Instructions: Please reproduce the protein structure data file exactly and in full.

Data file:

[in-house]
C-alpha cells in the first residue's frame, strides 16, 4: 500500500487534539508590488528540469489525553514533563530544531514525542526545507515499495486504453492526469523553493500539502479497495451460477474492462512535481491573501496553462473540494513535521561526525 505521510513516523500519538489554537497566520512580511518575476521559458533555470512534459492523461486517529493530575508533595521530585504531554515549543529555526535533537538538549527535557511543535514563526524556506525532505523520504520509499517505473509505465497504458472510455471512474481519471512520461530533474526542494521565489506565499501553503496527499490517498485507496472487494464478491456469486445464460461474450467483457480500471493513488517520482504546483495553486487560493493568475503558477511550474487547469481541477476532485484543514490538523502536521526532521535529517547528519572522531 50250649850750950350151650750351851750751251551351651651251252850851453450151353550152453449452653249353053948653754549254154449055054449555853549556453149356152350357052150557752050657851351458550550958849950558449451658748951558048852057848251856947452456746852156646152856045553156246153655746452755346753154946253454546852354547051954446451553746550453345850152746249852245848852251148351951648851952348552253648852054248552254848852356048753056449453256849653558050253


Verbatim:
[in-house]
C-alpha cells in the first residue's frame, strides 16, 4: 500500500487534539508590488528540469489525553514533563530544531514525542526545507515499495486504453492526469523553493500539502479497495451460477474492462512535481491573501496553462473540494513535521561526525 505521510513516523500519538489554537497566520512580511518575476521559458533555470512534459492523461486517529493530575508533595521530585504531554515549543529555526535533537538538549527535557511543535514563526524556506525532505523520504520509499517505473509505465497504458472510455471512474481519471512520461530533474526542494521565489506565499501553503496527499490517498485507496472487494464478491456469486445464460461474450467483457480500471493513488517520482504546483495553486487560493493568475503558477511550474487547469481541477476532485484543514490538523502536521526532521535529517547528519572522531 50250649850750950350151650750351851750751251551351651651251252850851453450151353550152453449452653249353053948653754549254154449055054449555853549556453149356152350357052150557752050657851351458550550958849950558449451658748951558048852057848251856947452456746852156646152856045553156246153655746452755346753154946253454546852354547051954446451553746550453345850152746249852245848852251148351951648851952348552253648852054248552254848852356048753056449453256849653558050253